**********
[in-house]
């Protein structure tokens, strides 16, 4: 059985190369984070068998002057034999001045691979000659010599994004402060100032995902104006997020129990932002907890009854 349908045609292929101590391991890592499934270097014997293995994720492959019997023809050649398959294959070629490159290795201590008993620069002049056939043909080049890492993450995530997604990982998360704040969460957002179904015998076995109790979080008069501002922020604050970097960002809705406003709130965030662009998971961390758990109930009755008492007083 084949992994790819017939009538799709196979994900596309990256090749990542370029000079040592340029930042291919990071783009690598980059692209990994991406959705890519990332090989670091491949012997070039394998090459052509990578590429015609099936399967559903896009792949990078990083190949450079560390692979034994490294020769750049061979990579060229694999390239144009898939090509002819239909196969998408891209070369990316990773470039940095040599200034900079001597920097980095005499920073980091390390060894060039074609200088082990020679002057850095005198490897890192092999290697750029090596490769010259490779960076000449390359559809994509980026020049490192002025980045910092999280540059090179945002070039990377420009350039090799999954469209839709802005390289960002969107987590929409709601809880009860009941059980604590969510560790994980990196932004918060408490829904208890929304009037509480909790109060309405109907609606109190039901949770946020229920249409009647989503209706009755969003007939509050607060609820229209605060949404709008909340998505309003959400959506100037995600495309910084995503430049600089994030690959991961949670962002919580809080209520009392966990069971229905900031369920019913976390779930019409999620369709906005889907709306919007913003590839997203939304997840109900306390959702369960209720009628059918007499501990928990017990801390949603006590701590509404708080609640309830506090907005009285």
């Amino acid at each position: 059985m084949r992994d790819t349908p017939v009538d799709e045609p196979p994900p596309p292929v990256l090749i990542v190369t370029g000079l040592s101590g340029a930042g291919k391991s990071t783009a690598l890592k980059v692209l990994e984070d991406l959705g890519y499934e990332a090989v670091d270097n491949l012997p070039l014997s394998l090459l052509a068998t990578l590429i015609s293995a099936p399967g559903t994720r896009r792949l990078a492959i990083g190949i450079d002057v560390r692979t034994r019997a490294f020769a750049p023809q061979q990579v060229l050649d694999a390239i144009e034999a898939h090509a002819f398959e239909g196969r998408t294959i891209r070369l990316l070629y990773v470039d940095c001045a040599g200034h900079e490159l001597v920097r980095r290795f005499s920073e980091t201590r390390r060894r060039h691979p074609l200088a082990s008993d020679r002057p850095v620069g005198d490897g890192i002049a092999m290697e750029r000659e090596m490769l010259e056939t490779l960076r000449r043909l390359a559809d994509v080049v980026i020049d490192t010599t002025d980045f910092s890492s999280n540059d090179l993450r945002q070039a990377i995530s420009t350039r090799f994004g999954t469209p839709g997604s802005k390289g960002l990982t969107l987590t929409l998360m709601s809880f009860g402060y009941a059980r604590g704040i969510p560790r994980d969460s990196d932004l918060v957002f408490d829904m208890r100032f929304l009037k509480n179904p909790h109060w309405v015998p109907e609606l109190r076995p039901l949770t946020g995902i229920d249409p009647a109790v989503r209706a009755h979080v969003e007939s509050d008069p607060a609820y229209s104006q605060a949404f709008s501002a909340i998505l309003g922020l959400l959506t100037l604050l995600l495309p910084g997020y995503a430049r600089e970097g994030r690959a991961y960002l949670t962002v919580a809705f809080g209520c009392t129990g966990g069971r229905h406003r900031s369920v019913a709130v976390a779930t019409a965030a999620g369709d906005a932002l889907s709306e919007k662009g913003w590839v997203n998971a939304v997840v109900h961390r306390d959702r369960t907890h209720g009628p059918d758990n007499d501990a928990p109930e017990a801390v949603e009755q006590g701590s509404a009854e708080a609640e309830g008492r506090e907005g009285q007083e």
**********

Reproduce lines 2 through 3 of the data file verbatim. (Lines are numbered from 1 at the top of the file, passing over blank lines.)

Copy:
């Protein structure tokens, strides 16, 4: 059985190369984070068998002057034999001045691979000659010599994004402060100032995902104006997020129990932002907890009854 349908045609292929101590391991890592499934270097014997293995994720492959019997023809050649398959294959070629490159290795201590008993620069002049056939043909080049890492993450995530997604990982998360704040969460957002179904015998076995109790979080008069501002922020604050970097960002809705406003709130965030662009998971961390758990109930009755008492007083 084949992994790819017939009538799709196979994900596309990256090749990542370029000079040592340029930042291919990071783009690598980059692209990994991406959705890519990332090989670091491949012997070039394998090459052509990578590429015609099936399967559903896009792949990078990083190949450079560390692979034994490294020769750049061979990579060229694999390239144009898939090509002819239909196969998408891209070369990316990773470039940095040599200034900079001597920097980095005499920073980091390390060894060039074609200088082990020679002057850095005198490897890192092999290697750029090596490769010259490779960076000449390359559809994509980026020049490192002025980045910092999280540059090179945002070039990377420009350039090799999954469209839709802005390289960002969107987590929409709601809880009860009941059980604590969510560790994980990196932004918060408490829904208890929304009037509480909790109060309405109907609606109190039901949770946020229920249409009647989503209706009755969003007939509050607060609820229209605060949404709008909340998505309003959400959506100037995600495309910084995503430049600089994030690959991961949670962002919580809080209520009392966990069971229905900031369920019913976390779930019409999620369709906005889907709306919007913003590839997203939304997840109900306390959702369960209720009628059918007499501990928990017990801390949603006590701590509404708080609640309830506090907005009285």
């Amino acid at each position: 059985m084949r992994d790819t349908p017939v009538d799709e045609p196979p994900p596309p292929v990256l090749i990542v190369t370029g000079l040592s101590g340029a930042g291919k391991s990071t783009a690598l890592k980059v692209l990994e984070d991406l959705g890519y499934e990332a090989v670091d270097n491949l012997p070039l014997s394998l090459l052509a068998t990578l590429i015609s293995a099936p399967g559903t994720r896009r792949l990078a492959i990083g190949i450079d002057v560390r692979t034994r019997a490294f020769a750049p023809q061979q990579v060229l050649d694999a390239i144009e034999a898939h090509a002819f398959e239909g196969r998408t294959i891209r070369l990316l070629y990773v470039d940095c001045a040599g200034h900079e490159l001597v920097r980095r290795f005499s920073e980091t201590r390390r060894r060039h691979p074609l200088a082990s008993d020679r002057p850095v620069g005198d490897g890192i002049a092999m290697e750029r000659e090596m490769l010259e056939t490779l960076r000449r043909l390359a559809d994509v080049v980026i020049d490192t010599t002025d980045f910092s890492s999280n540059d090179l993450r945002q070039a990377i995530s420009t350039r090799f994004g999954t469209p839709g997604s802005k390289g960002l990982t969107l987590t929409l998360m709601s809880f009860g402060y009941a059980r604590g704040i969510p560790r994980d969460s990196d932004l918060v957002f408490d829904m208890r100032f929304l009037k509480n179904p909790h109060w309405v015998p109907e609606l109190r076995p039901l949770t946020g995902i229920d249409p009647a109790v989503r209706a009755h979080v969003e007939s509050d008069p607060a609820y229209s104006q605060a949404f709008s501002a909340i998505l309003g922020l959400l959506t100037l604050l995600l495309p910084g997020y995503a430049r600089e970097g994030r690959a991961y960002l949670t962002v919580a809705f809080g209520c009392t129990g966990g069971r229905h406003r900031s369920v019913a709130v976390a779930t019409a965030a999620g369709d906005a932002l889907s709306e919007k662009g913003w590839v997203n998971a939304v997840v109900h961390r306390d959702r369960t907890h209720g009628p059918d758990n007499d501990a928990p109930e017990a801390v949603e009755q006590g701590s509404a009854e708080a609640e309830g008492r506090e907005g009285q007083e």